Principles of communication.

Aled Jones
School of Health Science
interpersonal skills – an exploration of
teaching, research and practice issues.
quality of interaction between nurses and patients (Bowles et al 2001) there is an increased awareness of the importance of communication skills teaching and for effective evaluation of student nurse performance in this area (Booth et al 1999).

methodological approach – that of conversation analysis (CA) - provides a viable approach to study this type of interaction; with a particular eye on the teaching and assessing of interpersonal skills within an undergraduate adult nursing programme.
nursing students used examples of transcripts and tape recordings of nurse-patient interaction SEGUE framework for assessing the quality of practitioner-patient communication from a patient centred perspective.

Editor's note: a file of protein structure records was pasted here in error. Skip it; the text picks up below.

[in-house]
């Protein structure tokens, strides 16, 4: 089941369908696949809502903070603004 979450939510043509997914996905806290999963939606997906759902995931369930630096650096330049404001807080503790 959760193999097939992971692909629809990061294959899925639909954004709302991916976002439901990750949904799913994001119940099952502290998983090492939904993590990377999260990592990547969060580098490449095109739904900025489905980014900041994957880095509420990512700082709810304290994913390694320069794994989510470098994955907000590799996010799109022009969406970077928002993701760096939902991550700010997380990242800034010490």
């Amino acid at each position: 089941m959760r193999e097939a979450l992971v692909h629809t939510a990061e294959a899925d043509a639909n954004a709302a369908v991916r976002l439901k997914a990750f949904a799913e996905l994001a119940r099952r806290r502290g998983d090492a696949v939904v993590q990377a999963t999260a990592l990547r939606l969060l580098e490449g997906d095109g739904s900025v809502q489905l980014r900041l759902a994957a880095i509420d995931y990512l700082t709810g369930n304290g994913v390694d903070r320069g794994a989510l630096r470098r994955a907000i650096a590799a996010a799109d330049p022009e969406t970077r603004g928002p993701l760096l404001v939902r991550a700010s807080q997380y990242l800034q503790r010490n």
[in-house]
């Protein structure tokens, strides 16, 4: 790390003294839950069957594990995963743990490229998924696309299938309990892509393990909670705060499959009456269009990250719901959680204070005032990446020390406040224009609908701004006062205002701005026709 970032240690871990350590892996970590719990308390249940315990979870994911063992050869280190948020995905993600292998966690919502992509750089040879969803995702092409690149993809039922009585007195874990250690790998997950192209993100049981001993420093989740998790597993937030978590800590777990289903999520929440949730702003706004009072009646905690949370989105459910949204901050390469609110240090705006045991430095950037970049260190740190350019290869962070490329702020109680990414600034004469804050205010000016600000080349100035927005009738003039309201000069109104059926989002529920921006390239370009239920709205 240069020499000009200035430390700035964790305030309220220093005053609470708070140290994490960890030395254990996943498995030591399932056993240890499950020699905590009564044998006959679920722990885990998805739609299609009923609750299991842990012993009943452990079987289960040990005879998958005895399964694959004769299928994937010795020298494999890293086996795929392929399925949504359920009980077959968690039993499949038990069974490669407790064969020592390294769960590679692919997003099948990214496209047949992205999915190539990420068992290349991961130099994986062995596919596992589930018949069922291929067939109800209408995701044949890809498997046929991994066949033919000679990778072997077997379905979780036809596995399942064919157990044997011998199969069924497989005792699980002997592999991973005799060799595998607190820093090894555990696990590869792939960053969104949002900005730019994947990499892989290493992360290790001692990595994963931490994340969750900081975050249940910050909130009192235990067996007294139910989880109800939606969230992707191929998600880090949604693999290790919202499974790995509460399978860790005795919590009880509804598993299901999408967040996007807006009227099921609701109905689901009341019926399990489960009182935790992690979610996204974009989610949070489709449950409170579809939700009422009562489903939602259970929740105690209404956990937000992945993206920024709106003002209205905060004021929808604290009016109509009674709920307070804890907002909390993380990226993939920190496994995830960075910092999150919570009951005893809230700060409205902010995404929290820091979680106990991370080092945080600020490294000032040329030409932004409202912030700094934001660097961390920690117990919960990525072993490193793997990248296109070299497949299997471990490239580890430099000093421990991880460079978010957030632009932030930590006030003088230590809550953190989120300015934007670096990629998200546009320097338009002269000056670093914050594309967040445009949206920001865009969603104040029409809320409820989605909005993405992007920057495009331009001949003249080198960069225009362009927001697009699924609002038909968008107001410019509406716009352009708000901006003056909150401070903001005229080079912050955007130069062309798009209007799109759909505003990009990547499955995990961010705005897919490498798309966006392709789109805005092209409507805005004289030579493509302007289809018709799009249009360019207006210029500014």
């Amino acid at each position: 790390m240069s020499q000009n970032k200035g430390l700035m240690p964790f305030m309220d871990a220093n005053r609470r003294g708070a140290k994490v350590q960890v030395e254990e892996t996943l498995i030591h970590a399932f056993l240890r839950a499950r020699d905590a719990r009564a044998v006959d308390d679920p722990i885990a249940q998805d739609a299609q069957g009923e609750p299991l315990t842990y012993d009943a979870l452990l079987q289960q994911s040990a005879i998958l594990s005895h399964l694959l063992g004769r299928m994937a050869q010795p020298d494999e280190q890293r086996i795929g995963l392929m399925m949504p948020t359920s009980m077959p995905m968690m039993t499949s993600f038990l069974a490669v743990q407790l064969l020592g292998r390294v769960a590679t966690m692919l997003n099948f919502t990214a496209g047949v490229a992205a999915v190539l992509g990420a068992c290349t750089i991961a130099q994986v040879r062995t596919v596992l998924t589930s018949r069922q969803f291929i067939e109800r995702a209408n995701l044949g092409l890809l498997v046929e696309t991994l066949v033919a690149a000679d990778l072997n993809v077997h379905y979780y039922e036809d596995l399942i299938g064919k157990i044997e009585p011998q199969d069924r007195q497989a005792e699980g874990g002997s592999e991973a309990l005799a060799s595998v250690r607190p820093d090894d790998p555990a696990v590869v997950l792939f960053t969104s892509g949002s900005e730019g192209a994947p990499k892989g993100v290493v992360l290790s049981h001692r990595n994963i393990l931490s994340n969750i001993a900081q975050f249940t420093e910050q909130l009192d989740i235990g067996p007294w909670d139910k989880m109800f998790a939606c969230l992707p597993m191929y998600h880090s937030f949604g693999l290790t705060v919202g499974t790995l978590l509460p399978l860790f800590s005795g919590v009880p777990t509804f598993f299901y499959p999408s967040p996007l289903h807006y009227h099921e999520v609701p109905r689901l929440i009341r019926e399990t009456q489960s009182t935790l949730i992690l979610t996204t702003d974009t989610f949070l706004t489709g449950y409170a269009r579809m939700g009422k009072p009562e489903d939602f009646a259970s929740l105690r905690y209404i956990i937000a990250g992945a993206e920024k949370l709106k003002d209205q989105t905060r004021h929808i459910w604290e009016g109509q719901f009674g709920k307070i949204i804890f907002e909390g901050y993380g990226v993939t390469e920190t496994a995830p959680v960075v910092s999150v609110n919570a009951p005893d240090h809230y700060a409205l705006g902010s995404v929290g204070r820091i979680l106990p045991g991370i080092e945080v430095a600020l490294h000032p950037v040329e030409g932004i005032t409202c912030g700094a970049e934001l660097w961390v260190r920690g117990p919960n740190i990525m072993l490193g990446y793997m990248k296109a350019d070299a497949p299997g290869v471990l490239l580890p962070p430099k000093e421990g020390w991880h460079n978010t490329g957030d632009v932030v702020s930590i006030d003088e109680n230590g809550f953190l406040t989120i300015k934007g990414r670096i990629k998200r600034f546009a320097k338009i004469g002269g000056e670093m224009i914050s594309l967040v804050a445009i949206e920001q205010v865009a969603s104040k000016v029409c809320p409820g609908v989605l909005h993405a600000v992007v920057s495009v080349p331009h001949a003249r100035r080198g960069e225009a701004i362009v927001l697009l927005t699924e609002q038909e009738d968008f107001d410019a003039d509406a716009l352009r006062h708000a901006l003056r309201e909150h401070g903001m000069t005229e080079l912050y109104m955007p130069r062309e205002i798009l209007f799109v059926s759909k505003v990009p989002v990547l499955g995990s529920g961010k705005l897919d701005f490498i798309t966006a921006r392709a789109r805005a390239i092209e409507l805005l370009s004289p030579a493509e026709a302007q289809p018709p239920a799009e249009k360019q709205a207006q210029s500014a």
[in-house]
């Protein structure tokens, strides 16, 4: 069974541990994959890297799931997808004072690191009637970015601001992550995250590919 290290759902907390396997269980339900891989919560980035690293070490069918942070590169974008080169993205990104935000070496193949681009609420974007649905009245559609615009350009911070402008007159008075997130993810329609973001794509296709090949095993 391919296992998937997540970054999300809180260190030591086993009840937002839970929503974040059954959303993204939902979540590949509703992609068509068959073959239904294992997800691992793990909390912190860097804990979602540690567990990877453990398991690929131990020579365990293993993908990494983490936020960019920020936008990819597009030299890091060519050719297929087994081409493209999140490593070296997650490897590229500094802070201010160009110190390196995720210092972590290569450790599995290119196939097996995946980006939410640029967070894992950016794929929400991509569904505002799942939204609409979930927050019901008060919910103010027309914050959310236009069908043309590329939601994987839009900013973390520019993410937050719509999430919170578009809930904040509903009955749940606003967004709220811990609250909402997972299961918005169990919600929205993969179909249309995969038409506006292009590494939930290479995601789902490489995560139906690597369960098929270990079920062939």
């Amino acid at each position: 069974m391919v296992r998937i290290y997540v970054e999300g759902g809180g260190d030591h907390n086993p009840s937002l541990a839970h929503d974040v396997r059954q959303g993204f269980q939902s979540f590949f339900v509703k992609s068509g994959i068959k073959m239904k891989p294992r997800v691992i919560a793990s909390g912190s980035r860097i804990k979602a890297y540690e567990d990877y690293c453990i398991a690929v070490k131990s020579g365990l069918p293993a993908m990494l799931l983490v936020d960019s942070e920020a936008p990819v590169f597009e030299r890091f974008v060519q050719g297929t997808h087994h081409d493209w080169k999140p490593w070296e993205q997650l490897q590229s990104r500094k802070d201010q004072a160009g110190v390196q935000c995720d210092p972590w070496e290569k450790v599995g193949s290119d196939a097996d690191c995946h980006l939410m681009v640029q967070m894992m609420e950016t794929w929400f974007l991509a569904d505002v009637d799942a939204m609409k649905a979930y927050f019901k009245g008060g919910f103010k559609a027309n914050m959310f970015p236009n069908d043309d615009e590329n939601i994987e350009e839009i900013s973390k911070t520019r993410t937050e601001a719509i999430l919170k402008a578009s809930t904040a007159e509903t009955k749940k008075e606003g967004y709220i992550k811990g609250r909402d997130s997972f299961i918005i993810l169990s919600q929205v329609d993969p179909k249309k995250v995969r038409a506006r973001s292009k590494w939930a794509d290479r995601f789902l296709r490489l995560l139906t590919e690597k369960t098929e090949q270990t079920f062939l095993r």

‘Putting Patients First’  

Studies from Macleod-Clark (1983) to Whittington & McLaughlin (2000) describe nurses as investing little time in meaningful patient centred interactions with less than 3 minutes being spent communicating with patients over a 2 hour observation period
The most common reason forwarded by nurses for this is a perceived lack of time for reciprocative patient-centred communication (Ashworth 1980, Bond 1983, Byrne & Heyman 1997).
Communicating is something we do naturally all the time.
We decide what we want to say. And we choose the best way to say it.
Nurses need a unified message and an
efficient way of getting that message over.
We should think about: !
our audience–who are we aiming the message at? !
the message–what do we want to tell them?
the method/medium–what is the best way to communicate the message? !
the outcome—what do we want to happen?

Who is the target audience?
Generally we are all more interested in things that might affect us directly. For
example if we were writing about a pay claim, branch members would be
interested in the...